In return, volunteers can request some of their results to heighten their own awareness of the possible health risks their genes predispose them to.

global warming & infectious diseases

It is hardly surprising that a warming planet will, amongst all the other negative impacts, increase the range (and hence the incidence) of infectious disease. A recent analysis of over 800 published studies [1] found that climate change had exacerbated 58 per cent of infectious diseases in certain documented instances. [2]

Diseases like malaria and certain diarrhoeal diseases like cholera, once largely limited to tropical climes, are expected to become more common in formerly temperate regions as the earth warms. Diarrhoeal disease generally is a risk whenever there is flooding, and we have seen some catastrophic floods in the last ten years, [3] even in the UK. [4]

But it doesn't end there — the team from the University of Hawai'i at M'noa (UHM) found 3,213 empirical case examples in which climatic hazards were implicated in pathogenic diseases, and the study includes a long list of infectious diseases and the various ways in which climate change and an ever increasing human population facilitate their spread.

The study concludes: The sheer number of pathogenic diseases and transmission pathways aggravated by climatic hazards reveals the magnitude of the human health threat posed by climate change and the urgent need for aggressive actions to mitigate GHG [greenhouse gas] emissions.

1. Nature
2. Eos.
3. Nature.
4. UK Government.

COVID vaccine equity still some way off

The United Nations Development Programme (UNDP) continues to maintain data on COVID vaccination rates, which has largely vanished from UK news headlines. The headline figure used is the percentage of the whole population who have received at least one dose of COVID-19 vaccine (this is not the definition of 'fully vaccinated' in most Western countries).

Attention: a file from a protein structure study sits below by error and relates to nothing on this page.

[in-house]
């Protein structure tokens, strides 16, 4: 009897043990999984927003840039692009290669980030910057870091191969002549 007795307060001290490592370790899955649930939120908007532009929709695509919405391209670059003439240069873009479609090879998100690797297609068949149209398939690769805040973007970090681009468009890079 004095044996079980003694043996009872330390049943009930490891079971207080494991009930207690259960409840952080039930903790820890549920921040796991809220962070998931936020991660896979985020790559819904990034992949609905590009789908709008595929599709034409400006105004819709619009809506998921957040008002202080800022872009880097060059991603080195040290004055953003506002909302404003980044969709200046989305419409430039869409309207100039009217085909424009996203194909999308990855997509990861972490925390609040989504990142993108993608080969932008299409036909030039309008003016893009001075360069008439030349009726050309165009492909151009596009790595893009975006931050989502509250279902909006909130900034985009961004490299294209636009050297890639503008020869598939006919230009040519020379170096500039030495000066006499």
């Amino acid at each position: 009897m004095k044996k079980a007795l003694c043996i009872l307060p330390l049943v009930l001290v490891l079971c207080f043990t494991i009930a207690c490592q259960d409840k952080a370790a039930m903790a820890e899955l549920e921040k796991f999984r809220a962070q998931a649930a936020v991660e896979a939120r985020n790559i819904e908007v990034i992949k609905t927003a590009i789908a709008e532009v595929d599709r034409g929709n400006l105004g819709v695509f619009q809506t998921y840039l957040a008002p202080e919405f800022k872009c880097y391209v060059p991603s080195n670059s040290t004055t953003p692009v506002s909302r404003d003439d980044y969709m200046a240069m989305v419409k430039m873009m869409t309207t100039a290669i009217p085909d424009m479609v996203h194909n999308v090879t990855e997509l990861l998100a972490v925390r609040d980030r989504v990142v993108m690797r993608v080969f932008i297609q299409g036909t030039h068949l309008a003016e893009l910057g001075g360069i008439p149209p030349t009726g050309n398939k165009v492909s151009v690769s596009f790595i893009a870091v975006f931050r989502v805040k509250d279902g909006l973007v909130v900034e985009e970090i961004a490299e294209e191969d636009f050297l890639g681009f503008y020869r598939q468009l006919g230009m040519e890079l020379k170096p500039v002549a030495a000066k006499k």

In higher income countries, nearly three in four people have now received a single dose, while in low income countries only one in three have done so. Interestingly those in 'upper-middle income' countries have the highest rate (four in five). The figure for higher income countries may be skewed by vaccination rates in the populous US, which remain substantially below those in other rich countries.

Data are also presented comparing the increase in healthcare spending needed for a given country to vaccinate 70 per cent of its population with one dose. In higher income countries this averages 0.8 per cent; in low-income countries the figure is very much higher, at 56.6 per cent.

It is now more than two years since the first vaccines were given in the UK. It is still thought that these give significant protection against death and serious illness. It is harder now to separate immunity derived from vaccines and that derived from infection in the UK, but it was clear during late 2021 that high proportions of those requiring intensive care support had not been vaccinated. If this remains even partially the case, the health systems of countries with low vaccination rates will continue to suffer.


Christian Medical Fellowship:
uniting & equipping Christian doctors & nurses
Contact Phone020 7234 9660
Contact Address6 Marshalsea Road, London SE1 1HL
© 2024 Christian Medical Fellowship. A company limited by guarantee.
Registered in England no. 6949436. Registered Charity no. 1131658.
Design: S2 Design & Advertising Ltd   
Technical: ctrlcube